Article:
For the past seven months, a new café in North Riverdale has been brewing, set to finally open its doors before the last of the cherry blossoms bloom. And come Saturday, Sheza Coffee House visitors will feel as if they’ve tumbled into a scene that is part blooming botanical garden and part fashion runway show. And most certainly, forever spring.
Owner Sheza Waseem, 27, decided to check out from the high fashion world — she worked in corporate marketing for brands like Louis Vuitton and Christian Louboutin — to start her own business. But her time spent amongst some of the world’s top designers can be felt in the café’s essence. Its walls are tastefully sprinkled with floral mosaic patterns, colorful flowers dripping from mugs, and what is arguably the café’s centerpiece — 10,000 faux flower stems, hand-laid by Elegantize Productions, that carpet the entire ceiling.
“I wanted my shop to reflect me,” Waseem said. “When people walk in, they could see this is stylish.”
Custom-made green and deep purple velvet cushions pepper the seating area, and customers can even gaze upon a spray-painted mural of Waseem, her older sister, and the family’s two Bengal cats, Mao and Bao.
Like many New Yorkers, Waseem was furloughed at the start of the pandemic. She found a part-time job in luxury fashion, but also felt the need to branch out.
“I wanted to do something that I love,” Waseem said. “And coffee is a love language to me.”
As a recent graduate from LIM College, a fashion business school in Manhattan, it was only natural when Waseem presented her father, Yusuf, with a 20-page business plan for the coffee house — he became the investor.
“She (comes) with a proposal about 20 pages about the coffee shop,” he said. “That’s my daughter.”
Then last July, Sheza Waseem found a vacant storefront on Riverdale Avenue. The Waseems signed the lease a few months later. The family had considered other nearby spots, but finally settled on the Riverdale Avenue location because of its proximity to the College of Mount Saint Vincent, as well as local high schools. With operating hours stretching into the later evening, the café hopes to attract college students, as well as people looking for a late night hang-out spot.
Yusuf Waseem’s New Rochelle-based wholesale bakery company will supply much of the pastries. The rest of the menu is partly inspired by Parisian and Asian influences, and of course, the Waseem family’s own recipes.
“Back home, we whip coffee with our hands,” Sheza Waseem said. “It was a tradition.”
The specialty whipped coffee — Sheza Waseem describes as a Pakistani version of a latte — is distinct in the way its topped, with a thick, spiced hand-whipped foam. The drink has long been a well-loved treat in the family, and Sheza Waseem knew she’d bring this family tradition to the public.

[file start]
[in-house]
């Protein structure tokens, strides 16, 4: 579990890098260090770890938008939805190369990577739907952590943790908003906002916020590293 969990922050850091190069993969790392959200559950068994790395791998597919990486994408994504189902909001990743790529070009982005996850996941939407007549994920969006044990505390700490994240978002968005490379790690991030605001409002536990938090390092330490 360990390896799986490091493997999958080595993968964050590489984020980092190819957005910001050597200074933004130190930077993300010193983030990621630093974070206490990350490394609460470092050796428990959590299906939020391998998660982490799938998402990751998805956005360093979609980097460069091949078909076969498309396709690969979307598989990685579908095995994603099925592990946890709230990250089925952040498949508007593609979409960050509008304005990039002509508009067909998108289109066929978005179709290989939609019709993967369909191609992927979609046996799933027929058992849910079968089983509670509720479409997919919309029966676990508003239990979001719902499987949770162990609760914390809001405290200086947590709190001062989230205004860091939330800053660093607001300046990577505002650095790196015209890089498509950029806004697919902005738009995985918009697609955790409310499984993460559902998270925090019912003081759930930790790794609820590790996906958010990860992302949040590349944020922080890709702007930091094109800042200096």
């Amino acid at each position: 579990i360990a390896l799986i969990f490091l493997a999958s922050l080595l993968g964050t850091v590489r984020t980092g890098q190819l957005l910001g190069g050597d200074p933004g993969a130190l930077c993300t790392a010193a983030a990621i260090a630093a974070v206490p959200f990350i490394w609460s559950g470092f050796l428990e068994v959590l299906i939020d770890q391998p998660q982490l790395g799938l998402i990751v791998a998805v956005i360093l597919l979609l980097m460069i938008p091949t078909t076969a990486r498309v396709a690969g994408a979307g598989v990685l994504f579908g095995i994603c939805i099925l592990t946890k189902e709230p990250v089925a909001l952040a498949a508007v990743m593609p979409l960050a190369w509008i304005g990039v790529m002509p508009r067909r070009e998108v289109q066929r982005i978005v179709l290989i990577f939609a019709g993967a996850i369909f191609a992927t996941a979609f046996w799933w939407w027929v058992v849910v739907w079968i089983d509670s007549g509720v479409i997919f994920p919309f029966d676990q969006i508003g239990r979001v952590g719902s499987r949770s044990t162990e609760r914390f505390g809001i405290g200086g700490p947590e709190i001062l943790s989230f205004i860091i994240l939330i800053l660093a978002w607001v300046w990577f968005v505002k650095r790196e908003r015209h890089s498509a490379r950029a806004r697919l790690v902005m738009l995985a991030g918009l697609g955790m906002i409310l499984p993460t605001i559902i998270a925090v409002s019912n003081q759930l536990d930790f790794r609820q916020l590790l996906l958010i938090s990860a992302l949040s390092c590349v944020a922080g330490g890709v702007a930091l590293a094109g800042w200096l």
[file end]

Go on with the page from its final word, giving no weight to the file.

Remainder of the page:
Sheza Waseem believes coffee connoisseurs and espresso experimenters alike will experience “love at first sip” with any one of their drinks.
What grounds her menu is its strong foundation in family traditions, as well as a secret roast blend, which will remain a family secret, she said. It’s what she calls the “Sheza Blend,” and while its origins come from South and Central America, the rest is a mystery. But customers can rest assured knowing Sheza Waseem herself goes for organic, medium roasts with “sweet, high notes you could smell.”
“They have to taste to find out if they can get it,” said Sheza Waseem. To which her father Yusuf added, “They will be guessing all their life.”
Also offered on the menu is desi chai, made with boiled loose leaf tea, milk and topped with a cinnamon stick. Customers will have a selection of baked treats to munch on including bagels, tulip muffins, donuts, cake bites and brownies.
Always and ever the fashionista, Sheza Waseem will be seen at the café, perhaps sporting red-heeled bottoms that her former employer’s shoes are known for. It’s just one mark the fashion industry has left on her. Sheza Waseem also pointed to how working in luxury fashion fine-tuned her customer service skills, teaching her to be reliable and “treating whoever walks in the door with kindness, no matter who they are.”
Most of the city’s Pakistani restaurants can be found in Manhattan and the Queens neighborhood of Jackson Heights, where many of New York City’s South Asian population resides.
There’s only a handful in the Bronx. But in general, more small businesses are starting to pepper the landscape as the city regains some footing.
Lisa Sorin, president of the Bronx Chamber of Commerce, said she’s optimistic about storefronts booming and recovering in the Bronx. “There’s so many of those that have come out of the woodwork,” Sorin said. “We have a long way to go. But, we’re moving quickly.”
Today, the Bronx Chamber of Commerce has recorded more than 70 businesses owned by people of color and almost 60 woman-owned businesses in the Bronx.
The Waseems don’t plan on staying in one place either. There’s already plans to franchise Sheza Coffee House and open locations in midtown Manhattan and White Plains.
“If you go upstate, they don’t really have aesthetically pleasing cafés like this,” Sheza Waseem said. “I want everyone to walk in the door and feel cozy and at home. We’re welcoming people from our home to their home.”
Sheza Coffee House is located at 6050 Riverdale Ave. Business hours will be Mondays to Thursdays from 6 a.m. to 9 p.m., Fridays and Saturdays from 6 a.m. to 11 p.m., and Sunday from 6 a.m. to 9 p.m.
Reach Sarah Belle Lin at email@example.com. For more coverage, follow us on Twitter, Facebook and Instagram @bronxtimes